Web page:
ARTISTS AND BIRDS
by Marilyn and Keith Davis
"Talk to a Bird"
This spring several Elementary Schools came to Tonaquint Park for a learning experience, and the Red Cliffs Audubon got to help teach the students about our amazing Birds.
There are more than 50 species of warblers in North America and my very favorite is the Yellow Warbler. I think the Yellow Warbler must like children because it was right there, outside the Tonaquint Nature Center making sure that all 2nd, and 3rd Grade students could hear his song (tsee, tsee, tsee, tsee, tsee, titi, wee) and possibly see his buttery yellow feathers with a few reddish streaks on the breast. The Yellow Warbler is known to sing its sweet whistled song from willows, wet thickets and places like the mature trees right outside the Tonaquint Nature Center. It was pretty cool when the instructor played a recording of a Yellow Warbler and a bird answered back singing that same song. A student said . . . "Itís almost like we talk to a bird."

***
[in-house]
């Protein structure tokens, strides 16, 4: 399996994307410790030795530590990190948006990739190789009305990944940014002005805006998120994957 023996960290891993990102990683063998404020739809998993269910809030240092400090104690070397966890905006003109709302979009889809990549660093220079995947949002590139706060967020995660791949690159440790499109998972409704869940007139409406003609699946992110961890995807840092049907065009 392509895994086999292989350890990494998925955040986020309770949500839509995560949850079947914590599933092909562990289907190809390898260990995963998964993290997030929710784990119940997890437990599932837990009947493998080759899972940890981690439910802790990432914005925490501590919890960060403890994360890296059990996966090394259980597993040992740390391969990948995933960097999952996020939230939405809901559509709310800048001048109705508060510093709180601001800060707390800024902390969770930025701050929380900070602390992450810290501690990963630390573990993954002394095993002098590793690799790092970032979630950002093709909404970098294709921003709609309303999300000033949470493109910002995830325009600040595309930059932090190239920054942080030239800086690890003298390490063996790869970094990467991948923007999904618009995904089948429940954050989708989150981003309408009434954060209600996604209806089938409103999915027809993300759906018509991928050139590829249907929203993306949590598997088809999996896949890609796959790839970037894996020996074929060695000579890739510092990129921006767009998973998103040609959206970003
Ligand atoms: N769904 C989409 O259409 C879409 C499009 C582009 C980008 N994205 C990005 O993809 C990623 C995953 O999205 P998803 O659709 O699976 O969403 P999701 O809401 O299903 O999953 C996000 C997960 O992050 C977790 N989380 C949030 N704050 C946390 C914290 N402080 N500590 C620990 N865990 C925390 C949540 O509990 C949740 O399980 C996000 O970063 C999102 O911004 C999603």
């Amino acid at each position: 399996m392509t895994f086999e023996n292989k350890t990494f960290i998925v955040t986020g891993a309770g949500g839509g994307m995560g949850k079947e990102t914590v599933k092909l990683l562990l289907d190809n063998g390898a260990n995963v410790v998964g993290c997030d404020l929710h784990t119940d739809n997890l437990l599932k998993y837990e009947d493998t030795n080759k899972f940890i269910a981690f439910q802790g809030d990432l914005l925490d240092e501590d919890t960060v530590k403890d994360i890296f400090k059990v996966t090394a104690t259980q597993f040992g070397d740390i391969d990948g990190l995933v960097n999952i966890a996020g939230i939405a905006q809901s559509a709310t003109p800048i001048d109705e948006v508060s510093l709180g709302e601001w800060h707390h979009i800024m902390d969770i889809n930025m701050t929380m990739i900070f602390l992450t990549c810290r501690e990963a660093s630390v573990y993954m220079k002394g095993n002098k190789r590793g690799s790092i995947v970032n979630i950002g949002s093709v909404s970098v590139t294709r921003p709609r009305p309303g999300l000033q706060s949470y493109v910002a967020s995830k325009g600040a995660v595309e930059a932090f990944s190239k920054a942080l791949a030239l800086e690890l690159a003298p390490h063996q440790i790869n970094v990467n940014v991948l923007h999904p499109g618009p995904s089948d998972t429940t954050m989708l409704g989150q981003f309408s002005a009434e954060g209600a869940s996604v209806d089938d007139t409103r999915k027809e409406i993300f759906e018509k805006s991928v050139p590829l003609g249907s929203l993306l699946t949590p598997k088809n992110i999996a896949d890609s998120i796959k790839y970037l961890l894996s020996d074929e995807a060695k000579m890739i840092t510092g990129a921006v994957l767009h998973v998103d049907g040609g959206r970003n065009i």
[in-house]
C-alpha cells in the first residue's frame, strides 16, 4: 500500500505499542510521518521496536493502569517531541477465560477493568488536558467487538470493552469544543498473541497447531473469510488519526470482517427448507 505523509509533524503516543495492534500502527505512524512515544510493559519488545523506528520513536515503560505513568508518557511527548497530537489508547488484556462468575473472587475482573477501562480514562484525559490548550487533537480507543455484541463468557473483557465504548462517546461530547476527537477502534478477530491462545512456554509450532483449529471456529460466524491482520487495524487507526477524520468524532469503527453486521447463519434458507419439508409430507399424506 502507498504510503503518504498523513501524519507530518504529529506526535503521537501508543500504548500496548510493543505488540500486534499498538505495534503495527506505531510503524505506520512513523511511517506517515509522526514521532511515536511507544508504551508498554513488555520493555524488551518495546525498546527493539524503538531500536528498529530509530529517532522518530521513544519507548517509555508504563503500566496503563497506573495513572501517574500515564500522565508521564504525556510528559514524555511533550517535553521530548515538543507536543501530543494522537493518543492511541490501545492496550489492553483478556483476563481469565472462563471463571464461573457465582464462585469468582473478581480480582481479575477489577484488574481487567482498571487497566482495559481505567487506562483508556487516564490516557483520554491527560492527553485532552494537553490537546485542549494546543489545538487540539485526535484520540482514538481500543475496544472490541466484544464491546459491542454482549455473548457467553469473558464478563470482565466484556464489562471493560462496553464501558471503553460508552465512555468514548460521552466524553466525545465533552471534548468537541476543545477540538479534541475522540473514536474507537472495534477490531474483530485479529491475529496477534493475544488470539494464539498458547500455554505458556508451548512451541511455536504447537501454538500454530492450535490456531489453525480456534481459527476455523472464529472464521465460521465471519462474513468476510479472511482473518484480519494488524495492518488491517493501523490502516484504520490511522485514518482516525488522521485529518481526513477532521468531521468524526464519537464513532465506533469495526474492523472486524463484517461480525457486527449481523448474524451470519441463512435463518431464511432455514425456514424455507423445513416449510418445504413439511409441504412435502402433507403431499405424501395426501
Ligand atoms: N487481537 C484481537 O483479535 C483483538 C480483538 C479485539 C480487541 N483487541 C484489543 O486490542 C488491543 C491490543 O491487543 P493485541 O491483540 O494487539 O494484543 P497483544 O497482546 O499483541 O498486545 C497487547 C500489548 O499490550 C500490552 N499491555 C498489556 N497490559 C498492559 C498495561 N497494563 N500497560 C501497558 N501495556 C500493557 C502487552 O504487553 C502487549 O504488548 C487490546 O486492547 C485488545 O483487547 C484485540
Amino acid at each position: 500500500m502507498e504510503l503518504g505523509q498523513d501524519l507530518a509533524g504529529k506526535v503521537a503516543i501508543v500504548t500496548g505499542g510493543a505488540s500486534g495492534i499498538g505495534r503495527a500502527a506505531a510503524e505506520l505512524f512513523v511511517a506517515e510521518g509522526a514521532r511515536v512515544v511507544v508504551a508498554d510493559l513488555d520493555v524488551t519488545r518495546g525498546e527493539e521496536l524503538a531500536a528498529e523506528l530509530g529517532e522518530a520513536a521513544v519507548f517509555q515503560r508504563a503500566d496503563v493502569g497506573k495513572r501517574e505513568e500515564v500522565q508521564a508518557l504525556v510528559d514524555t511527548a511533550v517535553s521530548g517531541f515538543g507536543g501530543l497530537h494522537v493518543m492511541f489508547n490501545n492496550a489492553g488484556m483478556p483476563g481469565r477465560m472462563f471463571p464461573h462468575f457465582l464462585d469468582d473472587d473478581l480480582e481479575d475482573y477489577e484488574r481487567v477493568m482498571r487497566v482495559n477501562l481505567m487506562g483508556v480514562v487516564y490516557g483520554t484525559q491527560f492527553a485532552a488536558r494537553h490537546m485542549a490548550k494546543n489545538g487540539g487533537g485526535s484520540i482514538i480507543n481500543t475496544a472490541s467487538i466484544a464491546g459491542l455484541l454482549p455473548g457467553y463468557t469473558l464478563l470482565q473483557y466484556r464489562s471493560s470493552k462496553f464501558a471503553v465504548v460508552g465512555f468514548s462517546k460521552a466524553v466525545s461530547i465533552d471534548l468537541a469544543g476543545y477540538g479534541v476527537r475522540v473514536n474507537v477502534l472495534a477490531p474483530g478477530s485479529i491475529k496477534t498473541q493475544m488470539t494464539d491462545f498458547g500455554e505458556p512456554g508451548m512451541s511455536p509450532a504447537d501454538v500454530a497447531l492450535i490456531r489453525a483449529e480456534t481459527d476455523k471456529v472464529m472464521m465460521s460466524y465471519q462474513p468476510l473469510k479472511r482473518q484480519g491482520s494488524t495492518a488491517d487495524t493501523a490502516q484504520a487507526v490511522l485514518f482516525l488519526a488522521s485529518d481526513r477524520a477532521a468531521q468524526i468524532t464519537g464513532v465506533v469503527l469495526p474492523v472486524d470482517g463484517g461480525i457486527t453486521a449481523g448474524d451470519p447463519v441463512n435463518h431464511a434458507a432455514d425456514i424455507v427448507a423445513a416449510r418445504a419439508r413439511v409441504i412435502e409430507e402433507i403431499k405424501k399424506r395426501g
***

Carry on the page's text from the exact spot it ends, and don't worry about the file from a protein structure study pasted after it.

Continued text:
Yellow Warblers eat midges, caterpillars, beetles, leafhoppers and other bugs and wasps that people hate. Yehhhh! The nests of the Yellow Warbler are frequently parasitized by the Brown-headed Cowbird (laying their eggs with the warblerís eggs to be hatched and raised by the Warbler). In retaliation, the Yellow Warbler often builds another nest directly on top of the old one, abandoning both its own eggs and the Cowbirdís eggs. Sometimes the result is nests with up to six tiers. This is a very intelligent bird.
The Yellow Warbler spends most of its time in the US, Canada and Mexico. They are the most numerous Warbler in North America. Parents, and Grandparents too . . . if you would like to find beautiful Yellow Warblers, look in your own backyard, visit the Tonaquint Pond, or come along on one of our field trips. Public is always welcome on our field trips and at our meetings. To answer questions about birds or the upcoming activities of the Red Cliffs Audubon call 435 673-0996 or visit our home page. Marilyn Davis is the artist this week.
- Red Cliffs Audubon